• Elisabeth-Claude Jacquet de la Guerre, Sonate, on CD titled L'Art de L'Archet, vol 2. A very fine album which rightly combines Jacquet de la Guerre with Marin Marais. Jaap Schroeder, violon; Philippe Foulon, Viole da gamba; Ketil Haugsand, harpsichord. ADDA, 1990 / 1998.

        For an excellent album of compositions for two viols performed by two women gamba players (Susie Napper and Margaret Little, Les Voix Humaines) see CD titled "Violes Esgales," music by Marais, St. Columbe and Couperin, (unfortunately no works by Jacquet de la Guerre) CBC Records, MVCD 1082, 1995.

    • Elisabeth-Claude Jacquet de la Guerre

      One of the best compilations of Jacquet de la Guerre ever! The recording is titled: THY HAND HAST DONE THIS "Judith" and Other Works of Jacquet de la Guerre. includes 2 cantates and Sonata in D minor for Violin, 1707; also a Cantate Le Lis et La Rose by Andre Campa (1660-1744). Centaur CRC 2670, 2004

      A snip from an introduction to CECILIA'S CIRCLE at Midwestern Historical Keyboard site:

      "Cecilia's Circle draws together four young women skilled in the traditions of the Baroque, nourished by their passion for works by women composers of that era. Beginning first as a duo, soprano Janet Youngdahl and harpsichordist Vivian Montgomery were energized by their discoveries of manuscripts by women composers. Over the course of many late nights, the dusty manuscripts became living music, and the fresh and lively sounds of this group took form..."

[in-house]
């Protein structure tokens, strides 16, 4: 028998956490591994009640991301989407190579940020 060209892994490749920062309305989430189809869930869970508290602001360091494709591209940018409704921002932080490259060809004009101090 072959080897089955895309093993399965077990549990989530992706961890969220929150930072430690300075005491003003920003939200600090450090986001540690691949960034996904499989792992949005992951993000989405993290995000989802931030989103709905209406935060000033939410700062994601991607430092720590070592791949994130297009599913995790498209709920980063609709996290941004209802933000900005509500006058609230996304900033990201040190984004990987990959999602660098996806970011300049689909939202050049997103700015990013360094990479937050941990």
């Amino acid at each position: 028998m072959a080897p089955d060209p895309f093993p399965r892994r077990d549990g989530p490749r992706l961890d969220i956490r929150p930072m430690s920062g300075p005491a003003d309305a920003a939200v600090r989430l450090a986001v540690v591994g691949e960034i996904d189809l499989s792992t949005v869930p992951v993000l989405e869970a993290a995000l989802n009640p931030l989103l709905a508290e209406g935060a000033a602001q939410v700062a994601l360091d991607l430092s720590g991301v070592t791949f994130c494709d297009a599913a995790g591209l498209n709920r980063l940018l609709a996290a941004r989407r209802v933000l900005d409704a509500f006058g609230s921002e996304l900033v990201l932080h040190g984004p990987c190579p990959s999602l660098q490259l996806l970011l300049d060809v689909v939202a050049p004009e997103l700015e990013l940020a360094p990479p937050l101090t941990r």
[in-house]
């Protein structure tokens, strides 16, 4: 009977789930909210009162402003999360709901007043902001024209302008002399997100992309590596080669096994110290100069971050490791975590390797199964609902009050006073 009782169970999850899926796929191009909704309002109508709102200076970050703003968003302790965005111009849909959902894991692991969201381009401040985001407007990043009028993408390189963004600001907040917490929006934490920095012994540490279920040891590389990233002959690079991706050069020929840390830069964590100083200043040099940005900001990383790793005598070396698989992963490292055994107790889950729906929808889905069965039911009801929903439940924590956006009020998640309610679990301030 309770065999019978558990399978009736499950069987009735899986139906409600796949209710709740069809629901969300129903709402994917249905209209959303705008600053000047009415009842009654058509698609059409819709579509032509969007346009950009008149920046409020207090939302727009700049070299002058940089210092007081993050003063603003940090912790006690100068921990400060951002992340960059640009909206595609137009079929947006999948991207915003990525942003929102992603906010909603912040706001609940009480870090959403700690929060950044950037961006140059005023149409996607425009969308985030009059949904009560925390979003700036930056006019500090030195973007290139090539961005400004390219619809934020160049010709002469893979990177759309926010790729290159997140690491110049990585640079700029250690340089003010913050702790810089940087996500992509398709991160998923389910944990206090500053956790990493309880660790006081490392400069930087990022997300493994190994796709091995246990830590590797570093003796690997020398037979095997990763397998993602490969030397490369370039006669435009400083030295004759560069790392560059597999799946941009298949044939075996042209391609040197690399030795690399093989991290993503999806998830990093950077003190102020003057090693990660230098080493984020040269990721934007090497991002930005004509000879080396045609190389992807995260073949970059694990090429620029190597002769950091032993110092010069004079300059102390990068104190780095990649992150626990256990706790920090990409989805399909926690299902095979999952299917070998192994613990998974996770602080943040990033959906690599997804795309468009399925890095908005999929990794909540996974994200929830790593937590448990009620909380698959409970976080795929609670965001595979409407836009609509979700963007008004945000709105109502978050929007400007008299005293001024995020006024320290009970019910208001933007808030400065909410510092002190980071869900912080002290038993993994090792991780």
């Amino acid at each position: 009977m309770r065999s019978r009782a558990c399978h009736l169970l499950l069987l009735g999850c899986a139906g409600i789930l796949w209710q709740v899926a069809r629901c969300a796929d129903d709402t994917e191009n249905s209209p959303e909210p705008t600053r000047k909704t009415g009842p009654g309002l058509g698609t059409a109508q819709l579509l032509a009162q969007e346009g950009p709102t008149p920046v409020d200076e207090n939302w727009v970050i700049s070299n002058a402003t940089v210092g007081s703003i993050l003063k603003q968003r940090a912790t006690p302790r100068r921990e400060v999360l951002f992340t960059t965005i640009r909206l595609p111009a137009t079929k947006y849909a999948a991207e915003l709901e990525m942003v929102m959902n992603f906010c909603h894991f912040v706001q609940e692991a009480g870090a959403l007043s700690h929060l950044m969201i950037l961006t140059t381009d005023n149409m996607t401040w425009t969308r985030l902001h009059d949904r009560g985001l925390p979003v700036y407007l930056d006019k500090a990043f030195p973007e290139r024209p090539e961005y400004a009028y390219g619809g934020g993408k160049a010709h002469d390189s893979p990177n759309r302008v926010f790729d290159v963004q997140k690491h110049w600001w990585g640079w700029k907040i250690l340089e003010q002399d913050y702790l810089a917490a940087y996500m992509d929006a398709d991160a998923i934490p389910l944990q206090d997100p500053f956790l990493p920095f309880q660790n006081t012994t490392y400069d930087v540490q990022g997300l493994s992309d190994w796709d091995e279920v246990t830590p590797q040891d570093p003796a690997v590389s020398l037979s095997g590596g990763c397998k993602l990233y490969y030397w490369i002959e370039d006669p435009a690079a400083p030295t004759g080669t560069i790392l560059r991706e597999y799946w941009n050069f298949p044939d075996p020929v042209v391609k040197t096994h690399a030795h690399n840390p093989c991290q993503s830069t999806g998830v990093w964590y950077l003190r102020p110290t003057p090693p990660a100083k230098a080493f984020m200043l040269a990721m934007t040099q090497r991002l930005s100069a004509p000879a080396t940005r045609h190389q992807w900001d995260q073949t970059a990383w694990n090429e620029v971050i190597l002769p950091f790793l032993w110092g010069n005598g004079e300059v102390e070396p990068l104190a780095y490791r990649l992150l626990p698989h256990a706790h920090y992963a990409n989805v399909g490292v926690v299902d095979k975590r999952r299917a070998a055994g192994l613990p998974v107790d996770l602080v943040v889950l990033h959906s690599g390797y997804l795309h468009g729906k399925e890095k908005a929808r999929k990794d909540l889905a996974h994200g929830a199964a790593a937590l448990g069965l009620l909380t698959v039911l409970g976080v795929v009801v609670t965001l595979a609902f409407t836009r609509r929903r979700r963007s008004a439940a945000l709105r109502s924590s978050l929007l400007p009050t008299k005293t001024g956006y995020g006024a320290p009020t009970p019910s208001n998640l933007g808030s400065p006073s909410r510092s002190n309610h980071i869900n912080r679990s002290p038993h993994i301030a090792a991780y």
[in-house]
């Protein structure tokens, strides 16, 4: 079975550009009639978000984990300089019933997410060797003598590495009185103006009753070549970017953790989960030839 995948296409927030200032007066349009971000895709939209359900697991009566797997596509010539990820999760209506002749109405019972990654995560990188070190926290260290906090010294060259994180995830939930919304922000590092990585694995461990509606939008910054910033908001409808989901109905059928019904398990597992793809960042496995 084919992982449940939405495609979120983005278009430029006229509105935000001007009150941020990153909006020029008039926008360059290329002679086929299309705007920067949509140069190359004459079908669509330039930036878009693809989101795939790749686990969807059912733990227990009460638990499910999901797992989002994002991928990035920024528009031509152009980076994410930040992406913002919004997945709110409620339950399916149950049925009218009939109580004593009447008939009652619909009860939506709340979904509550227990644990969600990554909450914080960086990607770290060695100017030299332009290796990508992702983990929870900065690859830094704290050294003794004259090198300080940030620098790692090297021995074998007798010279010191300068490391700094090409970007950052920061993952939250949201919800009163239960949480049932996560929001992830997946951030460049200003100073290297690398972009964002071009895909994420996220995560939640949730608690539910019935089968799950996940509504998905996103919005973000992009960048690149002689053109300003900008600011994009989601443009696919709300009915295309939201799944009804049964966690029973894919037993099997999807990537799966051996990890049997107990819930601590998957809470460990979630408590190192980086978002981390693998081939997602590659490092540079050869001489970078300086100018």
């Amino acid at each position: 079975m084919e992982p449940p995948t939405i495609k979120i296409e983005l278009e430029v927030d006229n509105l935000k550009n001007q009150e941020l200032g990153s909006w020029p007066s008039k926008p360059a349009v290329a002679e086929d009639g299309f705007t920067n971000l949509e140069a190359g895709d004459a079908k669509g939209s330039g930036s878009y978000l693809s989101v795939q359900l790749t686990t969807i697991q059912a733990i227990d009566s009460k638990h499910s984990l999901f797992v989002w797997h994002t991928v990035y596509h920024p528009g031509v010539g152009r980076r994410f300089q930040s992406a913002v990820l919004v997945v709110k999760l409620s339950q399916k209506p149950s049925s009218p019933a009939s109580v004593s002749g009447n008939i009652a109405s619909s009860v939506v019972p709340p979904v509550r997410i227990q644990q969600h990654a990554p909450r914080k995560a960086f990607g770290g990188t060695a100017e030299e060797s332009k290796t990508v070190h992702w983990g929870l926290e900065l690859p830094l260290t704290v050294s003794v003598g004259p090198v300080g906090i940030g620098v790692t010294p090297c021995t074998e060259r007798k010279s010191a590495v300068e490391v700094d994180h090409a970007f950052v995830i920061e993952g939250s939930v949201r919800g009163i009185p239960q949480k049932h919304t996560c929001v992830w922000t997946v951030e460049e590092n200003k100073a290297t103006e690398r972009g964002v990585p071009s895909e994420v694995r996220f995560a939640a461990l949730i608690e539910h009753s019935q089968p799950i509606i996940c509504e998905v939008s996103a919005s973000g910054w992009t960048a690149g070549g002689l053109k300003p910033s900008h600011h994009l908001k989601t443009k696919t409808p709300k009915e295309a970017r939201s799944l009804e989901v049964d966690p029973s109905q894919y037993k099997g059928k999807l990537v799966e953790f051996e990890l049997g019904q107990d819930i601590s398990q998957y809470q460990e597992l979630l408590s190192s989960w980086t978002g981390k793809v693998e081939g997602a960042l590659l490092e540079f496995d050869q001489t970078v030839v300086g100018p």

Elisabeth-Claude Jacquet de La Guerre, Le Sommeil d'Ulisse - Isabelle Desrochers / Les Voix Humaines (same name but different group than above), ABM 100, 2003. This very well-received, award-winning album includes 5 marvelous compositions by Jacquet de la Guerre: Prelude pour clavecin en la mineur (1687); Le sommeil d'Ulisse (ca. 1715); Chaconne pur clavecin en la mineur (1687); Sonate pour violon & basse continue en re mineur (1707); and Sanson (1711). The following is excerpted from the liner notes, regarding the recording's centerpiece, a French cantata titled Le Sommeil d'Ulisse:

      [Jacquet de la Guerre's] third book of Cantate françoises comprises three pieces, instead of the usual six: Semele, Lille de Delos and Le Sommeil d'Ulisse. The composer gave the following explanation: "As the cantatas I present to the Public are rather long, I have decicded to limit them to three. I have accompanied them with symphonies which are in keeping with the subjects; and I hope by their diversity to keep them from being tedious."